A deer crosses Riley Road in Lakewood Township shortly before sunset last night (Sept. 19). Thick haze tinted the sun cherry-red. Photo: Bob King / Duluth News Tribune
We had a lot of haze last night, and I never did see the ATV during its brief pass. Anyone catch it? Otherwise the night was unusually warm. During twilight I even saw one or two male fireflies dipping over the tall grass apparently in search of a female. It’s unusual to see fireflies this late in the season. Fall starts Monday.
It’s not too hard to see a bear among the stars of Ursa Major if you have an open view to the north-northwest. Look about halfway up in the northwestern sky around 8:30 p.m. to find the Dipper. Connect the dots to extend the Dipper — the bear’s back and tail — to the fainter stars that form his legs and head. — created with Stellarium
This is a good time of year to see the full outline of the constellation Ursa Major, the Great Bear. Just about all of us can recognize the Big Dipper. It’s currently positioned at a comfortable viewing angle in the northwestern sky around 8:30 p.m. The bear’s paws are tip-toeing over the treetops this time of year.
The seven Iroquois hunters pursue the bear across the early fall sky. The star that represents Owl is more familiar to us as Arcturus, the brightest star in Bootes the Herdsman. Can you find all seven hunters the next clear night? The cooking pot is the star Alcor, the closeby companion of Mizar. — created with Stellarium and based on historical information from J. Staal’s The New Patterns in the Sky. More Native American sky myths can be found here.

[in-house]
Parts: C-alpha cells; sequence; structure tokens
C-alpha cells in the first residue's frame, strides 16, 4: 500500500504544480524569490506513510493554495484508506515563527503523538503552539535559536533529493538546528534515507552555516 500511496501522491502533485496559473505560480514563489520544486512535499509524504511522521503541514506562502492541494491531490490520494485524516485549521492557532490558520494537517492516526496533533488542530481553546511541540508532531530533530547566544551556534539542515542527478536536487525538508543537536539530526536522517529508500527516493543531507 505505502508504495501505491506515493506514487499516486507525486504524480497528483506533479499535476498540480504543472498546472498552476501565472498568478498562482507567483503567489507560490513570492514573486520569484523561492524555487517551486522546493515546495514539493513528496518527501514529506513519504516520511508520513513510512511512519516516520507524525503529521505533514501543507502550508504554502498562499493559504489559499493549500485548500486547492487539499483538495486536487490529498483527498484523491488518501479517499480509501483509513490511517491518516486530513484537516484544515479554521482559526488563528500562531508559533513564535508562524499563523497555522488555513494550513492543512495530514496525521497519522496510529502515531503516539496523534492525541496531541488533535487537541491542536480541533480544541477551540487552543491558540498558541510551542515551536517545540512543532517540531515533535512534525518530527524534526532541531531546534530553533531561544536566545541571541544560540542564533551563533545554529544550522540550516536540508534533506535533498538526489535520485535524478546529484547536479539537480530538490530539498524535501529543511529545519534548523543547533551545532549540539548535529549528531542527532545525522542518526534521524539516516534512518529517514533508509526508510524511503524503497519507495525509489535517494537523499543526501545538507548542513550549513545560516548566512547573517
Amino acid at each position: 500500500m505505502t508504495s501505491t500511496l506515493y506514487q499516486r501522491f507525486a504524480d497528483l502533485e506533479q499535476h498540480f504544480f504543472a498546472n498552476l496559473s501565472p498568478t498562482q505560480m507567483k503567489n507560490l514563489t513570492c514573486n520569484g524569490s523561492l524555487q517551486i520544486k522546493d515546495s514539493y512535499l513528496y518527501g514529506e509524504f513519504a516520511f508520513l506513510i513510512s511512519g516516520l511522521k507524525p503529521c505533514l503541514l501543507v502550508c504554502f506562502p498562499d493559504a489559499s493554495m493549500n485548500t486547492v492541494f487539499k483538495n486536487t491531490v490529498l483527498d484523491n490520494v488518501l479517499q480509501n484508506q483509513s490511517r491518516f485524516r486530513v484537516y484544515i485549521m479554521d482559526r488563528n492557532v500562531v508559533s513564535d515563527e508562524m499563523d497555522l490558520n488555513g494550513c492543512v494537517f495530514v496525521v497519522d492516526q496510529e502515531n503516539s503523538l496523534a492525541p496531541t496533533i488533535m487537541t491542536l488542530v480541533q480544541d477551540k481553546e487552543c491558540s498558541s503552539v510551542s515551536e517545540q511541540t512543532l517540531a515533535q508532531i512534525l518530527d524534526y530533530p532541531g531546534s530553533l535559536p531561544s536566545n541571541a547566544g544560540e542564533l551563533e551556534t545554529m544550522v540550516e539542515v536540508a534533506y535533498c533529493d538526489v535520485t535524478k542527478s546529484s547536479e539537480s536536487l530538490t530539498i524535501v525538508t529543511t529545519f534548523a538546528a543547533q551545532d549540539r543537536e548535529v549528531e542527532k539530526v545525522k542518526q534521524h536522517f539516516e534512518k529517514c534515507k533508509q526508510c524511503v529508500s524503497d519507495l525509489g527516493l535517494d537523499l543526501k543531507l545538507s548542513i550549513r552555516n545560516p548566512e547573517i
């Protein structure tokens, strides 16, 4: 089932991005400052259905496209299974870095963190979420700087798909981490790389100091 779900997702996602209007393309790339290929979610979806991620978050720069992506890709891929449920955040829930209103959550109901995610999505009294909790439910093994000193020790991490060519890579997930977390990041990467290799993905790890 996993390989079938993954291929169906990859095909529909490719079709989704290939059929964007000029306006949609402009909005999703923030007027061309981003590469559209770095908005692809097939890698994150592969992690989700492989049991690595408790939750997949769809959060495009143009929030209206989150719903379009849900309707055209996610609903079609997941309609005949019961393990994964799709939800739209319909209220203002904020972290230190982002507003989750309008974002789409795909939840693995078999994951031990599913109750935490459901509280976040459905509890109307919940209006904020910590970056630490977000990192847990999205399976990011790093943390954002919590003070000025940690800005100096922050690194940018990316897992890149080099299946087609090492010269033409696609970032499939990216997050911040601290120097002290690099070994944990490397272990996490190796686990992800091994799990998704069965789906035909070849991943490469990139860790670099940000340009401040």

The Iroquois Indians of early America saw the bear differently that we do. To them, the four stars of the Bowl represented the entire bear, while the Handle stars and several stars of the constellation Bootes were the seven hunters. The hunt begins in the spring but by the time autumn arrives, the four furthest hunters have set in the west, leaving only Moose Bird, Chickadee and Robin. Robin finally succeeds in killing the bear with an arrow, and when the animal rises up in a final shaking before falling to its death, it sprays blood onto the forest, coloring the leaves red.
The bear is prepared and eaten using the cooking pot carried by Chickadee. All that’s left during the winter months is the bear’s skeleton. Come spring, a new bear emerges from the den and the hunt begins again. This story is a wonderful way of looking at the familiar cycle of birth, death and rebirth that is so much a part of the changing seasons as well as our own personal lives.
Towering cumulus clouds glow pink before sunset last night (Sept. 19) Photo: Bob King / Duluth News Tribune